I briskly walked past a row of smokers outside Nando’s on Long Street. Only a week earlier, I would have had my jacket zipped up to my neck and my hands stuck firmly in my pockets because of the cold. Poor boy from West Africa. Thank God it wasn’t a windy evening. Since I had not got used to seeing cars drive on the left side of the road I looked both ways a good number of times before crossing towards that shout that had me confounded for a few days: “POOOINT!” We were headed for the posh side of town. Sea Point had an ocean view and gorgeous buildings. It seemed almost scandalous to be going there by mini-bus taxi. As I plopped myself into the backseat, jarring pain shot through my hip-bone as it struck metal. I could have been in a trotro in Accra.
Proper metro buses actually did run the route to Sea Point. Unfortunately, none was ever around when I needed one, so here I was, rooted in a mini-bus taxi – or trotro, as I know it. The seat had sunk in, making the metal frame a lot more accessible, so I endured my balancing act between cushion and metal with each sway of the bus. We were elbowing our way through traffic at break-neck speed. I had placed my life in the hands of a daredevil driver for the princely sum of 5 Rand (just about 1 Ghana Cedi).
There was no conversation in the car. I already missed the tongue clicks of native Xhosa speakers. Maybe nobody knew anyone. That never stopped anyone in Ghana, though.
We had left the stunning city centre with its beautiful monuments, hotels and office complexes far behind. Past the magnificent Cape Town Stadium, and along the streets lined with shops and restaurants we zoomed like an ambulance towards Sea Point. The mate was sitting awkwardly on the small backless foldable seat, just the way we do it in Ghana, booming every few seconds, “POOOINT!” Next to me was a young Asian man vigorously shaking a bottle of frozen vitamin water, whatever that is. I was glad when he got off the bus, and for selfish reason. I wanted his seat. Unfortunately, like most coveted things, it offered no satisfaction. I found myself perched on another piece of metal.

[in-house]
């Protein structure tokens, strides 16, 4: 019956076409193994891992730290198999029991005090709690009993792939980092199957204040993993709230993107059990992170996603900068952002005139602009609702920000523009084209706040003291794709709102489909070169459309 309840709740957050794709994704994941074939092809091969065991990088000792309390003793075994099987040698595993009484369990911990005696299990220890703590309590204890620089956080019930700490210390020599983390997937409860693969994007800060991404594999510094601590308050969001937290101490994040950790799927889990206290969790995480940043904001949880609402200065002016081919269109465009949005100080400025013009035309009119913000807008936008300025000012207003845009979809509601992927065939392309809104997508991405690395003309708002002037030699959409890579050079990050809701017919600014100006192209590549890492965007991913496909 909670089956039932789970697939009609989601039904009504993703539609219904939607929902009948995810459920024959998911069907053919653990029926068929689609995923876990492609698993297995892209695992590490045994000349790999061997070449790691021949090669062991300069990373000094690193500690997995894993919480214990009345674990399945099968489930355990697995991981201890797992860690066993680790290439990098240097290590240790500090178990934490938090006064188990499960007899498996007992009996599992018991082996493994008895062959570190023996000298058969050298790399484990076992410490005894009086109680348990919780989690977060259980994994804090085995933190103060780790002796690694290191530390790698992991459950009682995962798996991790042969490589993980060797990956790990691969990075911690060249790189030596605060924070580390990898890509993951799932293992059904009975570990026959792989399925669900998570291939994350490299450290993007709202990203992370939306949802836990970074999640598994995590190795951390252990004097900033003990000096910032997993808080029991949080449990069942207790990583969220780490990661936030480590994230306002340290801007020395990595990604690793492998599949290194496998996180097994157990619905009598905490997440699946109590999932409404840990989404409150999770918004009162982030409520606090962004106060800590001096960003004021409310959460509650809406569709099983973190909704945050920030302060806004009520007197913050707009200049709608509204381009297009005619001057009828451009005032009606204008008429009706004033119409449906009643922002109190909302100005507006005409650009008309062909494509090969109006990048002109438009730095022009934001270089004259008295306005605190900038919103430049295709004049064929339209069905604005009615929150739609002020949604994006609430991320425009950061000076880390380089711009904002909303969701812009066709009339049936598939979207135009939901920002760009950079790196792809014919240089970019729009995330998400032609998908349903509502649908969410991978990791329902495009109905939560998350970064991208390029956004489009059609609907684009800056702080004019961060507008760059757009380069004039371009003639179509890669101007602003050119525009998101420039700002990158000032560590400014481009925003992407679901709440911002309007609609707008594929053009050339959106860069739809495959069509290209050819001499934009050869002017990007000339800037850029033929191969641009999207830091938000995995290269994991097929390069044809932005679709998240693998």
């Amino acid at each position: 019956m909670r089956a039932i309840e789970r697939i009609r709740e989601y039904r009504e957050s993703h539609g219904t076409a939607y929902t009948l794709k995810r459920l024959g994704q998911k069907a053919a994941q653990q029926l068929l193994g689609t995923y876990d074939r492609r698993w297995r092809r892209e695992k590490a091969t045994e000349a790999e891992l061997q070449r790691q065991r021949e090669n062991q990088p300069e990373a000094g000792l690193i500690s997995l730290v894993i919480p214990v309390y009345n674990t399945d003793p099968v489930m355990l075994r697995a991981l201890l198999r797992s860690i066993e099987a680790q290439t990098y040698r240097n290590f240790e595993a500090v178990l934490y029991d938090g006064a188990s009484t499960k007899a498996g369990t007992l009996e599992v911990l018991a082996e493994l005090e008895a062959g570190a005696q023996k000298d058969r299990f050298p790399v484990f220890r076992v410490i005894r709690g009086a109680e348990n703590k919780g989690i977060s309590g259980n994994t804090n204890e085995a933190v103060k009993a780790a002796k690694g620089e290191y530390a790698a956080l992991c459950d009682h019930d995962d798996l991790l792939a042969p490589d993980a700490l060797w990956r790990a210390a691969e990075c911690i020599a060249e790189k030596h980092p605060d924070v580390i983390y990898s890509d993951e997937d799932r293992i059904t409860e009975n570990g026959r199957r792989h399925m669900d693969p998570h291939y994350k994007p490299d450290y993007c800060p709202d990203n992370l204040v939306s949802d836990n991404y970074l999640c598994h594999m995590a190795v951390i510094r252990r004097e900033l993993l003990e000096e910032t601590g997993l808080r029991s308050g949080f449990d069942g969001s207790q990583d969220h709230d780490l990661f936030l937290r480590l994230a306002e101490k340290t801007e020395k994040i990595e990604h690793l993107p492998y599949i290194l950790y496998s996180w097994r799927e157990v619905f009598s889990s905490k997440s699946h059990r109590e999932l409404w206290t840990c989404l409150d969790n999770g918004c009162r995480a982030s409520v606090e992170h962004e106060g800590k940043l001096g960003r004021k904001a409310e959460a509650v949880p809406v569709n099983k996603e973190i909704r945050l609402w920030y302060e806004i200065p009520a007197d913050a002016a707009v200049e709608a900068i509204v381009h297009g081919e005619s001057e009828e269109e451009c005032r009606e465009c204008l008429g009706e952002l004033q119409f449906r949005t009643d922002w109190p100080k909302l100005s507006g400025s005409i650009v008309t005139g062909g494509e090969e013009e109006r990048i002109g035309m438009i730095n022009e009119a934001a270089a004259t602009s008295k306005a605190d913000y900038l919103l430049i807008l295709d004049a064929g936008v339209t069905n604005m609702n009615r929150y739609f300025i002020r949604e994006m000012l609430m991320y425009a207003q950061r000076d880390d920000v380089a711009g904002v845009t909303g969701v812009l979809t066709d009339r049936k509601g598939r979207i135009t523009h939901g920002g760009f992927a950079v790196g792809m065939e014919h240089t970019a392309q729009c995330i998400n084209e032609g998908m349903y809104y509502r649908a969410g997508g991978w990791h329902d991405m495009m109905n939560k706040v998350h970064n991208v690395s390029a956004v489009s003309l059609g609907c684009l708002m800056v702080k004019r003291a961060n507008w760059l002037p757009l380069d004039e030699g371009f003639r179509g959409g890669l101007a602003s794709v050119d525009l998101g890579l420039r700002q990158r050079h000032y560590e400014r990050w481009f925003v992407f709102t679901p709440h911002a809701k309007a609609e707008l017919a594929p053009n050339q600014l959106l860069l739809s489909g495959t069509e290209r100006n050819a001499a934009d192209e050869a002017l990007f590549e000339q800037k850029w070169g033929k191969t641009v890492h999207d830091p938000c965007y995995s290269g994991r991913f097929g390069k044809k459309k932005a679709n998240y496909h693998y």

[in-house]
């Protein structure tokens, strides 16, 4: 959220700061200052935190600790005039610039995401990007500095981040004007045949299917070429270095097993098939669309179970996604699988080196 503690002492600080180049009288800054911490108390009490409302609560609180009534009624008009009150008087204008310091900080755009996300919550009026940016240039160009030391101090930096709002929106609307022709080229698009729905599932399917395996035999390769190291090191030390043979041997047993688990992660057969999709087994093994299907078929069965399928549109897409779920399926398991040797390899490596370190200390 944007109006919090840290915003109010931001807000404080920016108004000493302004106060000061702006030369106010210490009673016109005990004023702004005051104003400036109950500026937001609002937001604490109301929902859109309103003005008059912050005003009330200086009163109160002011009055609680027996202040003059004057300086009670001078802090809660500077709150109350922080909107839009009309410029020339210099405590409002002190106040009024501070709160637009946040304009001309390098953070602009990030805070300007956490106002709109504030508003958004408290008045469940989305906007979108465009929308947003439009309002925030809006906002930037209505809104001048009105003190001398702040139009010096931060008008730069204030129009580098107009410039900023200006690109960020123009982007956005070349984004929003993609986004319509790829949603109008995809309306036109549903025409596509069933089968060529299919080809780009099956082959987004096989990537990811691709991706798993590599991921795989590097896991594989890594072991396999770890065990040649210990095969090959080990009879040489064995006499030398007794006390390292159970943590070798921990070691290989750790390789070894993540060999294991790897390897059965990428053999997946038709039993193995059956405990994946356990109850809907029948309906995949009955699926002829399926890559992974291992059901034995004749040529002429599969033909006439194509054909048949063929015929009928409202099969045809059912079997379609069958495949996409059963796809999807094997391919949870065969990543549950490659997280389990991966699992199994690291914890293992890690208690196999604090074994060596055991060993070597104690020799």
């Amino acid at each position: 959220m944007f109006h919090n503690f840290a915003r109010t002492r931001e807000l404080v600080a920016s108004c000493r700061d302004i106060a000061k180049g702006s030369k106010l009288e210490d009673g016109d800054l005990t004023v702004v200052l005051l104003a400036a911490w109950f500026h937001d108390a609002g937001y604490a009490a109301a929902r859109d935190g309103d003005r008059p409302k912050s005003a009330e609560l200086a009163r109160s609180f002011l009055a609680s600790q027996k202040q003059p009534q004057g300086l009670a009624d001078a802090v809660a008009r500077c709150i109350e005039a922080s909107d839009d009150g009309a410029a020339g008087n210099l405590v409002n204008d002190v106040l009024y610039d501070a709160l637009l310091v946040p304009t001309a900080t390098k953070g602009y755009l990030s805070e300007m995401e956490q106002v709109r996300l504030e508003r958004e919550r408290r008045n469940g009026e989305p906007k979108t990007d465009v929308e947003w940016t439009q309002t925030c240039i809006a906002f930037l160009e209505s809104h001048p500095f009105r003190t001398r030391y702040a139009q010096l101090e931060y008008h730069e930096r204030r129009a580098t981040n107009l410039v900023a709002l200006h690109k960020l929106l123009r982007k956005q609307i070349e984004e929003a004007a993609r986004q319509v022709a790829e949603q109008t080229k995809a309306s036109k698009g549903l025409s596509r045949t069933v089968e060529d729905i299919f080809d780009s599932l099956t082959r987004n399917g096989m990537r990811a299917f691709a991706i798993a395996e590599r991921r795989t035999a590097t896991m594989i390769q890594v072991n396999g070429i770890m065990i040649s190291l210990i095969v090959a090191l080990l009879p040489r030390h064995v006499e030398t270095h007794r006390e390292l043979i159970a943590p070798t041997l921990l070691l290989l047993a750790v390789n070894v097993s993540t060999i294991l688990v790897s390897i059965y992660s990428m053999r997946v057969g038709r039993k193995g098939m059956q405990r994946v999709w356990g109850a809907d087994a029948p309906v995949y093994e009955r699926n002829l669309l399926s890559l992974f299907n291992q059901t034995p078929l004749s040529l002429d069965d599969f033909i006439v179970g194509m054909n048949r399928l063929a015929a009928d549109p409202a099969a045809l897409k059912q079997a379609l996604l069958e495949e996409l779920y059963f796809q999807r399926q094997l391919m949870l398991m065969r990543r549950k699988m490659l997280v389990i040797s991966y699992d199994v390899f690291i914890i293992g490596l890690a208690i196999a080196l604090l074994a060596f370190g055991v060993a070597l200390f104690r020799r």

Sometimes, it took me a while to hear what South Africans were saying, so I hardly heard a word of what the driver was saying to me. That he was sipping on a Coke while facing his windscreen didn’t make things any easier. However, since I was the last one left in the car, I supposed I was being asked where I would get down. With my best frown, throwing Ghanaian hospitality to the winds of Cape Town, I said I was going to the last stop. He sized me up and down and sped off.
That’s what you get for travelling cheap, but regular taxi had cost me 10 Rand per kilometer when I moved from a backpacker hostel to The Ambassador Hotel. I tried to hide my horror as I saw the numbers on the metre ticking away like excited mosquitoes, and vowed to never jump into another taxi until my days in Cape Town were done.
The similarities to a trotro ride in Accra were confirmed when the driver stopped right next to another mini-bus taxi parked on a small curve, effectively blocking the road as the mate, sticking out right up to the waist through his window, bellowed for prospective passengers. All the angry BMW and Jaguar drivers behind could do was blow their horns and whisper what I presume would be obscenities in Afrikaans. As quickly as the bus arrived, they were heading back towards Long Street. No waiting, no delays.
I was at the end of the road and had no idea where I was, but since a part of the rocky beach looked familiar, I walked towards it. Runners with iPods strapped to their biceps went by, as did people walking dogs of all breeds. I was gaping like a Johnny-Just-Come at the luxurious apartments which looked nicer than my hotel. The sun was descending behind Robben Island on the horizon as container ships sailed towards the harbour. A white boat sped towards the Victoria & Alfred Waterfront as well. I breathed in the salty air and gazed at a couple sprawled on a blanket, sipping white wine on the white beach. This is what Jamestown should have looked like, I agonized to myself. I sighed heavily, for the next day, I would be leaving Cape Town and returning to Accra, and my daily commute from Bridge to Ridge.